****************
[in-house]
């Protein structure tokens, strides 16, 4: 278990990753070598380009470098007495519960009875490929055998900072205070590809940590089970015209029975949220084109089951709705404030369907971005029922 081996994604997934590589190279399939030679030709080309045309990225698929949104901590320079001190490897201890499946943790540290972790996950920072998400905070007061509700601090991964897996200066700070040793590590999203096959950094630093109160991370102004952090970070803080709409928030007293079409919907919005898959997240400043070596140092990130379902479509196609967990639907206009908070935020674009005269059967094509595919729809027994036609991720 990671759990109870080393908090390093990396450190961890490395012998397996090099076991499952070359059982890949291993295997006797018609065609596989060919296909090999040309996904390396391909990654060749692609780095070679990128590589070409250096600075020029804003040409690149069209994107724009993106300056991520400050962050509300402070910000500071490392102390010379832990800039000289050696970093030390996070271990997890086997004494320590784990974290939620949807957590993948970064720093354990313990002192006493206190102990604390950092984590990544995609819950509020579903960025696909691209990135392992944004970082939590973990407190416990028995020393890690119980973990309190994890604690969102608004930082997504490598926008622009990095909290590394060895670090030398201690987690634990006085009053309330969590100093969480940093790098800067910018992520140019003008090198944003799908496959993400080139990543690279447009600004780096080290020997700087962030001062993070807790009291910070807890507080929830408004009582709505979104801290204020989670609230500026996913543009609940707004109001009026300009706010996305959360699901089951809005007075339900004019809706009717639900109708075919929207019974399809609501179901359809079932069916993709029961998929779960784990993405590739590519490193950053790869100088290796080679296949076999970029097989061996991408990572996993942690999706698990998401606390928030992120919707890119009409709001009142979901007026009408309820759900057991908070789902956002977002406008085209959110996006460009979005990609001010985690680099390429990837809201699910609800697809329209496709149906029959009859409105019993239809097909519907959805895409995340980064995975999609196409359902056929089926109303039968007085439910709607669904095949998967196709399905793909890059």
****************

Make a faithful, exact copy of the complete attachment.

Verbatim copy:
[in-house]
């Protein structure tokens, strides 16, 4: 278990990753070598380009470098007495519960009875490929055998900072205070590809940590089970015209029975949220084109089951709705404030369907971005029922 081996994604997934590589190279399939030679030709080309045309990225698929949104901590320079001190490897201890499946943790540290972790996950920072998400905070007061509700601090991964897996200066700070040793590590999203096959950094630093109160991370102004952090970070803080709409928030007293079409919907919005898959997240400043070596140092990130379902479509196609967990639907206009908070935020674009005269059967094509595919729809027994036609991720 990671759990109870080393908090390093990396450190961890490395012998397996090099076991499952070359059982890949291993295997006797018609065609596989060919296909090999040309996904390396391909990654060749692609780095070679990128590589070409250096600075020029804003040409690149069209994107724009993106300056991520400050962050509300402070910000500071490392102390010379832990800039000289050696970093030390996070271990997890086997004494320590784990974290939620949807957590993948970064720093354990313990002192006493206190102990604390950092984590990544995609819950509020579903960025696909691209990135392992944004970082939590973990407190416990028995020393890690119980973990309190994890604690969102608004930082997504490598926008622009990095909290590394060895670090030398201690987690634990006085009053309330969590100093969480940093790098800067910018992520140019003008090198944003799908496959993400080139990543690279447009600004780096080290020997700087962030001062993070807790009291910070807890507080929830408004009582709505979104801290204020989670609230500026996913543009609940707004109001009026300009706010996305959360699901089951809005007075339900004019809706009717639900109708075919929207019974399809609501179901359809079932069916993709029961998929779960784990993405590739590519490193950053790869100088290796080679296949076999970029097989061996991408990572996993942690999706698990998401606390928030992120919707890119009409709001009142979901007026009408309820759900057991908070789902956002977002406008085209959110996006460009979005990609001010985690680099390429990837809201699910609800697809329209496709149906029959009859409105019993239809097909519907959805895409995340980064995975999609196409359902056929089926109303039968007085439910709607669904095949998967196709399905793909890059």